“The United States is a grand melting pot, and we are all better off by sharing our cultures and experiences.”
After swearing in 73 new U.S. citizens at Red Rock Canyon Conservation Area on Saturday, March 10, U.S. District Judge Andrew Gordon shared his thoughts about democracy and all of our responsibilities to the nation and each other.
The oath of citizenship you took required you to renounce your allegiance to any foreign state or sovereignty. That means you have renounced your allegiance to the government of a foreign country. You did not renounce your love or devotion to your native land or its people. You should never renounce that, and no one should tell you to do so. Cherish what you love about your former homeland.
When your native country plays in the World Cup or its athletes participate in the Olympics, cheer for them. Some of my ancestors come from Scotland, England and the Ukraine, and I root for them during the World Cup, except when they’re playing against the U.S. You should cheer for the Americans as well, but do not give up your love of your native country.
Cherish your heritage and culture. Share it with our children and grandchildren. Teach them about your native land, its language and its culture. The United States is a grand melting pot, and we are all better off by sharing our cultures and experiences.
As a United States citizen, you have the right and the duty to vote, to participate in the political process, to serve on a jury. Too many of our citizens take those rights for granted because they don’t realize that in many countries the citizens don’t have those rights. Remind people about that. Work to make the United States the country that you hoped for when you came here, and the country you want it to continue to be.
Because I’m a judge, let me focus on jury service. People often try to get out of jury duty. They don’t realize that jury service is a vital part of our democracy. People have their voices heard by voting and participating in the political process. But they also have their voices heard by participating on juries and making decisions about other citizens.
A famous English judge said: “Where the jury sits, there burns the lamp of liberty.” Thomas Jefferson once said: “The jury is the greatest anchor ever devised by human kind for holding a government to the principles of the Constitution.” I agree with those comments. I urge you to participate in our democracy by serving on a jury.
As a citizen, you also have the right to criticize the government. You have the right to say that Congress should allocate more resources to protecting and making available great natural resources like this one (at Red Rock Canyon Conservation Area). You have the right to disagree with the President’s policies. You have the right to say that judges are too lenient or too severe in their sentences. But, you also have an obligation to do something about it. Don’t just criticize; get involved in the process and change what you don’t like.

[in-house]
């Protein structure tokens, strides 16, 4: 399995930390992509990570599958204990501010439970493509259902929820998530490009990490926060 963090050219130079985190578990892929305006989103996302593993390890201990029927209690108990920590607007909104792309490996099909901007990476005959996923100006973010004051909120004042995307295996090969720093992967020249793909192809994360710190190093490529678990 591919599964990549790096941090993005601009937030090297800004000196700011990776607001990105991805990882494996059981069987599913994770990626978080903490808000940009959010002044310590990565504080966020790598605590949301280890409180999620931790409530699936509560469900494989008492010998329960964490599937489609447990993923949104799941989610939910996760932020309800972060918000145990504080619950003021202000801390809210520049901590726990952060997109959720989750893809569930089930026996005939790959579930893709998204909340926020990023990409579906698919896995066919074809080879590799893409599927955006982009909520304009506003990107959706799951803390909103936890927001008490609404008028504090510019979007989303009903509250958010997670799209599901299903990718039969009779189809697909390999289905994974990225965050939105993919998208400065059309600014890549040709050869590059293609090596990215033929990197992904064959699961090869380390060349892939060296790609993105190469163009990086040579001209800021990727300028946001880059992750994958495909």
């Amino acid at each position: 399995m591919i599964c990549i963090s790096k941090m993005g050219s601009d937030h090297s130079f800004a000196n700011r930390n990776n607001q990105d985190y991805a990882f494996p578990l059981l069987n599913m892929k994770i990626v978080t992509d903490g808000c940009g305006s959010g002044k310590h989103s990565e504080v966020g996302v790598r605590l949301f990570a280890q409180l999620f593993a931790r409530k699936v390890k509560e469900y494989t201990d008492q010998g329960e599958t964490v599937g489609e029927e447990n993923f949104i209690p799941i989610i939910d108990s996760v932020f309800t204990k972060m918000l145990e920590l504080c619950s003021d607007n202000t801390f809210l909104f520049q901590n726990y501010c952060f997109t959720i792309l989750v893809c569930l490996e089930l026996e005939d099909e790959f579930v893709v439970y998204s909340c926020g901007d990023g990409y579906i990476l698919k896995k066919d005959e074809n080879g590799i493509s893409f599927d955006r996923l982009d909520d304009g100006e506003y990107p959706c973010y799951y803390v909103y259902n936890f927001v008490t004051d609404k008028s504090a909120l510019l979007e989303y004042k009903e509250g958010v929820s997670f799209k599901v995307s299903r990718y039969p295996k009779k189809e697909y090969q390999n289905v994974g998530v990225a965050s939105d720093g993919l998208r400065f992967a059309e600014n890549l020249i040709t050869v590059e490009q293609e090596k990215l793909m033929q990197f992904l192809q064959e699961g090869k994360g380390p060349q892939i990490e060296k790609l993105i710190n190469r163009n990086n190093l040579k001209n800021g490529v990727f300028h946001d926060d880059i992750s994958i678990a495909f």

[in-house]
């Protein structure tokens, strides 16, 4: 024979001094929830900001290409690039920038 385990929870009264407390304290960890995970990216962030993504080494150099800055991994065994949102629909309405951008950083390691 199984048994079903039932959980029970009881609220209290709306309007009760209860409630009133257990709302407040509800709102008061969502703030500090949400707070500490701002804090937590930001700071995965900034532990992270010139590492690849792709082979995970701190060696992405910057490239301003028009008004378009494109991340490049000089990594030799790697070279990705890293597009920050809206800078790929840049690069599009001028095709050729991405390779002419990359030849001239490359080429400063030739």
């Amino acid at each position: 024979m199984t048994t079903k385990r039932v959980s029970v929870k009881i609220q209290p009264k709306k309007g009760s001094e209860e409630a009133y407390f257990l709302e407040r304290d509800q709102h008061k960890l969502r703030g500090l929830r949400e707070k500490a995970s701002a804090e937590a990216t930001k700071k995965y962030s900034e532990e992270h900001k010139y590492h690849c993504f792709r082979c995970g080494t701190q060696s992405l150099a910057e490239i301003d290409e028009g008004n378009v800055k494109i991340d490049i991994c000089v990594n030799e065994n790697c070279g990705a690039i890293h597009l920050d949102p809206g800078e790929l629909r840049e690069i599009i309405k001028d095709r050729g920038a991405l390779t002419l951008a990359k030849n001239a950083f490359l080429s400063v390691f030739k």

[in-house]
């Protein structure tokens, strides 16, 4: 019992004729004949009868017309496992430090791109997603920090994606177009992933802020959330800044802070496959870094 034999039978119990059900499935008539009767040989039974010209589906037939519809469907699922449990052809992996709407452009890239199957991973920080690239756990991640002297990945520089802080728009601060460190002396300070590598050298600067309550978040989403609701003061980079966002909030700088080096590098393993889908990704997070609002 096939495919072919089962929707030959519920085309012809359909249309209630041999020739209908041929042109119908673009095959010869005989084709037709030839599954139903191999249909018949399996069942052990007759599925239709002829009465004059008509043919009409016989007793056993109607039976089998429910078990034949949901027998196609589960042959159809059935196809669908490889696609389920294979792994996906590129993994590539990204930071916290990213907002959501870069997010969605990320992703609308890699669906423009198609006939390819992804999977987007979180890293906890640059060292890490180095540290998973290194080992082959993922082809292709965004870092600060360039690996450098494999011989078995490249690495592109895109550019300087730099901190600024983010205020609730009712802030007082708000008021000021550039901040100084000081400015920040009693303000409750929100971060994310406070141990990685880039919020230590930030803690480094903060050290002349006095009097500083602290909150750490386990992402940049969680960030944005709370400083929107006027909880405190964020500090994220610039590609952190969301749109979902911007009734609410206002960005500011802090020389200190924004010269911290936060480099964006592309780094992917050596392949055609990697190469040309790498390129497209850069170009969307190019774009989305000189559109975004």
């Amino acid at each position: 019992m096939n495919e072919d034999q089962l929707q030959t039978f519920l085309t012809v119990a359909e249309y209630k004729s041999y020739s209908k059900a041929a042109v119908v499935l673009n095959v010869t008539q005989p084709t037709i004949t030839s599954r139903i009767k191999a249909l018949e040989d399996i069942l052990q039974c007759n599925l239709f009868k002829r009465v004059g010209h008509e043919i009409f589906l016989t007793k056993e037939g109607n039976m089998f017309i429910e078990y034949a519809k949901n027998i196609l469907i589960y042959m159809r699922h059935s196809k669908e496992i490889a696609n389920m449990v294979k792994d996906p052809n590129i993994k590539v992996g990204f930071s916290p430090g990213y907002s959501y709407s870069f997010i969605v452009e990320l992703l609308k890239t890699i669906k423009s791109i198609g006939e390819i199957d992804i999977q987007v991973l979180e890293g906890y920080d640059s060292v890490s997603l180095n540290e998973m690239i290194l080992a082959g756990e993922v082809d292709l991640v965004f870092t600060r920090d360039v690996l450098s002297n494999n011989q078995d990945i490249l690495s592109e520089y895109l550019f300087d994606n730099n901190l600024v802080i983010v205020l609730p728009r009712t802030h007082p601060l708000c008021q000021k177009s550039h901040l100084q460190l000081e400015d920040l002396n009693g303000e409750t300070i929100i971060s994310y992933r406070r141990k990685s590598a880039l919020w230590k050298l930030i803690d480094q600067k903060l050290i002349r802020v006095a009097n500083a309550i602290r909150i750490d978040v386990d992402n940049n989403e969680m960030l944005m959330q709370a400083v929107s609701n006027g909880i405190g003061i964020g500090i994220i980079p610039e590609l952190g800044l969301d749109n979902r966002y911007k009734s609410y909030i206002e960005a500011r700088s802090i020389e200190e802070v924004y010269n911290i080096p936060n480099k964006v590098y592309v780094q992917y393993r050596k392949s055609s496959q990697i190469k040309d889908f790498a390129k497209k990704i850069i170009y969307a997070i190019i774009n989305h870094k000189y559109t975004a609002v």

As we gather here in this beautiful conservation area, I am reminded of the great American folk singer Woody Guthrie who sang: “This land is your land. This land is my land. From California to the New York Island.” As a citizen, this land truly now is your land.
The Department of Interior and the Bureau of Land Management hold this property in trust for all of us. And they do a fantastic job managing it. You can help by getting involved with programs like the Interior Department’s ‘America’s Great Outdoors Initiative’ to have a say in how to protect beautiful spaces like this. If you like places like this, don’t sit on the sidelines. Get involved!
I will leave you with this final thought. Abraham Lincoln gave his Gettysburg Address at what is now the Gettysburg National Military Park, which is protected by the National Park Service. Visit there if you can. It is very moving.
In his Gettysburg Address, President Lincoln honored the brave soldiers who died on that great battlefield in the Civil War. But he also issued a challenge to the nation to move forward from the war and reunite. Listen carefully to what he said because these words till apply today.
“It is… for us to be here dedicated to the great task remaining before us… that this nation, under God, shall have a new birth of freedom – and that government of the people, by the people, for the people, shall not perish from the earth.”
That “great task” still remains before us. We live in a time of great division in our country – culturally, politically, racially. So, I issue the same challenge to you now. Because “government of the people by the people, for the people “now refers to each of you. So this is now your great task: to preserve this country and make it better, to give this nation a new birth of freedom, so that it does not perish from the earth.
Throughout our history, the United States has become better by admitting immigrants and refugees who have enriched our country. It is important that you continue that tradition, and I am confident that you will.